At Al Bayt Stadium on Sunday, England and last-16 rival Senegal square off for a spot in the World Cup quarterfinals.
The Three Lions take on the Lions of Teranga in a first-ever encounter between the two countries after Gareth Southgate’s team defeated Wales to win Group B. Their captain’s pivotal intervention allowed them to advance to the knockout stages.
Again defying the odds, England’s performance in the second half of Tuesday’s final group game allowed them to advance as Group B winners to Qatar 2022’s round of 16 in addition to sweeping aside their Welsh neighbors.
At Ahmad bin Ali Stadium, they scored twice in 98 seconds. Marcus Rashford scored the first goal off a free kick in the 50th minute, and Phil Foden added the second. After regaining his strength, Rashford added the final flourish by scoring his country’s 100th World Cup goal with a third goal.
The Three Lions more closely resembled the team that mercilessly destroyed Iran last week after a lackluster performance in their draw with the United States just a few days earlier. Such attacking intent has confirmed their credentials to match recent runs at major finals.
They reached the World Cup’s final four in 2018 under criticized manager Gareth Southgate before coming up just short at the Euros last year on home soil, so they certainly have the track record to support hopes of winning a first major championship since 1966.
Since England hasn’t suffered a defeat in 20 games against opponents from Africa, they will face Group A’s runner-up Senegal in Al Khor on Sunday. Southgate’s current group of players will undoubtedly start as favorites to advance.
After a terrible run of results through 2022, during which they were demoted from the top division of UEFA’s Nations League, they began their quest for an elusive second World Cup. However, a return to form for Manchester United teammates Marcus Rashford and Harry Maguire has contributed to the momentum behind their Qatari campaign.
Despite their close calls, England has gained a ton of tournament experience over the past three years and will go into their last-16 matchup full of self-assurance.
Senegal, who arrived in the Middle East as African champions and has now secured safe passage to the knockout stage for for a second time, shouldn’t be lacking in that most precious of goods either.
They owe their victory over Ecuador in a winner-takes-all match, which they edged out on Tuesday at Khalifa International Stadium, to captain Kalidou Koulibaly’s goal in the 70th minute.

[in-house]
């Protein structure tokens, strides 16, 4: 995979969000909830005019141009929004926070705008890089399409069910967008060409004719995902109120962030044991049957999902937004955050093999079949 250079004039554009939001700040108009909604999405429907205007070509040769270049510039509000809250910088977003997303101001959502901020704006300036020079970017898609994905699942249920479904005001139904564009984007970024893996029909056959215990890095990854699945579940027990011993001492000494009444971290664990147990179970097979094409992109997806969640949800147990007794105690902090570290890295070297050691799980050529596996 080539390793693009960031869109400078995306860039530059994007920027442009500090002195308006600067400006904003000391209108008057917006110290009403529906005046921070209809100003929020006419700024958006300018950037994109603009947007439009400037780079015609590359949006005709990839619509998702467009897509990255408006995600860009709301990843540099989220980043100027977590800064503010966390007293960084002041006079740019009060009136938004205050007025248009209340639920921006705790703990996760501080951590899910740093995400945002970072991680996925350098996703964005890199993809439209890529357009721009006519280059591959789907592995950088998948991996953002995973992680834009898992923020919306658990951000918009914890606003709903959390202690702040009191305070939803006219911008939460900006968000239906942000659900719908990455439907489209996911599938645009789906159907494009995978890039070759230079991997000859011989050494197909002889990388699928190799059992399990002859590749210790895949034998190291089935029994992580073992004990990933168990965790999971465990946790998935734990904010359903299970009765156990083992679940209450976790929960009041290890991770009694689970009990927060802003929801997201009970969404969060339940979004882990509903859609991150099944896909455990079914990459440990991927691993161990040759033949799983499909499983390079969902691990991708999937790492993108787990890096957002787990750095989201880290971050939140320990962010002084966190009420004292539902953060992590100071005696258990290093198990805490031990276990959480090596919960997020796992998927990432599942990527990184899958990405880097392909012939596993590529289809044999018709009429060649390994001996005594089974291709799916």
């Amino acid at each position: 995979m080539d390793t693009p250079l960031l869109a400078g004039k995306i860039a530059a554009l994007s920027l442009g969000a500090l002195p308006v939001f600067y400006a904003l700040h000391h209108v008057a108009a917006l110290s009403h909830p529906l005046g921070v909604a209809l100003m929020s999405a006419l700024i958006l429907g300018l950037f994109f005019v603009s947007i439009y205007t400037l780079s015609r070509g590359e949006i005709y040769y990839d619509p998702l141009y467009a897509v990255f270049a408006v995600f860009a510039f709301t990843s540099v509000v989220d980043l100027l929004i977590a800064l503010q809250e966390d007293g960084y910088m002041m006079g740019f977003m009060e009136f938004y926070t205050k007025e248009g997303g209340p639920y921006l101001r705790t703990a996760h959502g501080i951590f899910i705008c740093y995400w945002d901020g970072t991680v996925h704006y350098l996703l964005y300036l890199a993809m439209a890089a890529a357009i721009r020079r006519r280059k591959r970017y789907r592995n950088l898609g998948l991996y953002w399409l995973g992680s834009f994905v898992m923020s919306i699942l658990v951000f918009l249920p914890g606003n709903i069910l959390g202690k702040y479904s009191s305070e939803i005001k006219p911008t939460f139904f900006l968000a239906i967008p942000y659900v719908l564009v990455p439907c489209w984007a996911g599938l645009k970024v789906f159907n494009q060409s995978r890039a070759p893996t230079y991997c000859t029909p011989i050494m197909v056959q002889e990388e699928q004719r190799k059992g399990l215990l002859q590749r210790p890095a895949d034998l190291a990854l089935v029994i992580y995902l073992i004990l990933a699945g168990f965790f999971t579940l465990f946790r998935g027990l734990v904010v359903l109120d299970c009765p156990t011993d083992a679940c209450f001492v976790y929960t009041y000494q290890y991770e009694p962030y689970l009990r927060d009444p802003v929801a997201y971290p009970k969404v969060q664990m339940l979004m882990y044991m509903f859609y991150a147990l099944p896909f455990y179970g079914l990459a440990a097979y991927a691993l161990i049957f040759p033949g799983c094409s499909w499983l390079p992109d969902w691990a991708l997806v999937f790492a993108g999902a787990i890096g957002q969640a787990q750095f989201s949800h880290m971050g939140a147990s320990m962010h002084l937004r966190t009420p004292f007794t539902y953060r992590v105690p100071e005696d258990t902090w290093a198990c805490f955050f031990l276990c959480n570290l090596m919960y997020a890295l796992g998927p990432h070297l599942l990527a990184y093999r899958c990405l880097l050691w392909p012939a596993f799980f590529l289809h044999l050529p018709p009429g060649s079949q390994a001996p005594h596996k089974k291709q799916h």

After Ismaila Sarr’s first-half penalty had been equalized by their South American opponents, the center-calm back’s volley was necessary, and Aliou Cisse’s team ultimately followed up a routine victory over Qatar. After losing to the Netherlands in their opening match, the latter outcome followed.
Cisse now seeks to guide Senegal into the quarterfinals with the help of assistant El Hadji Diouf, another hero of Senegal’s illustrious 2002 campaign. If successful, this may set up a dramatic rematch with France, whom Senegal defeated in the tournament’s opening encounter 20 years ago.
The former Birmingham City midfielder has since 2015 cultivated a feisty and technically aware side, the majority of which lifted a first Africa Cup of Nations trophy in February after winning the final on penalties. He may be missing star player Sadio Mane in Qatar.
The only African team to date to defeat a European opponent in a World Cup knockout match was Senegal, who defeated Sweden.
If it comes to penalty kicks, the Lions of Teranga may therefore hold a distinct advantage over their English counterparts, who have so frequently experienced painful failure in shootouts.
While Kyle Walker, Phil Foden, Jordan Henderson, and Marcus Rashford—all of whom were introduced to the starting XI against Wales—undoubtedly enjoyed having their faith repaid, Gareth Southgate now finds himself in a difficult situation.
On Sunday, he will not only take into consideration putting back Kieran Trippier, Bukayo Saka, and fan favorite Raheem Sterling, but he may also opt to switch from a back four to a versatile three-man defense.
In either scenario, Declan Rice, Henderson, and Borussia Dortmund youngster Jude Bellingham should form a central-midfield triumvirate with the second-youngest English player to gain 20 senior caps. James Maddison and Kalvin Phillips are both still not fully fit.
In order to score his first goal at this year’s championships, captain Harry Kane, who won the Golden Boot in Russia in 2018, will once again start up front for the Three Lions.
Senegal’s attempt to advance to the round of eight, though, must be made without both Sadio Mane and Idrissa Gueye, his old Merseyside club rival.
The workhorse midfielder is suspended after earning his second caution of the championships against Ecuador, and Cheikhou Kouyate, who suffered an ankle injury in their opening game, is currently ruled out of practice. Therefore, Nampalys Mendy of Leicester City should fill in.
Ismaila Sarr of Watford and Iliman Ndiaye of Sheffield United have stepped up in Sadio Mane’s conspicuous absence; Famara Diedhiou and Krepin Diatta are other candidates to play on Sunday; Salernitana striker Boulaye Dia is the main goal threat.
The Senegalese defense, led by Edouard Mendy and Kalidou Koulibaly of Chelsea, is expected to stay the same under coach Aliou Cisse.
Pickford, Walker, Stones, Maguire, Shaw, Rice, Henderson, Bellingham, Saka, Kane, and Foden might be England’s starting eleven.
Possible starting lineup for Senegal includes E. Mendy, Sabaly, Koulibaly, Diallo, and Jakobs; P. Gueye, N. Mendy, and Ciss; and Ndiaye, Dia, and I. Sarr.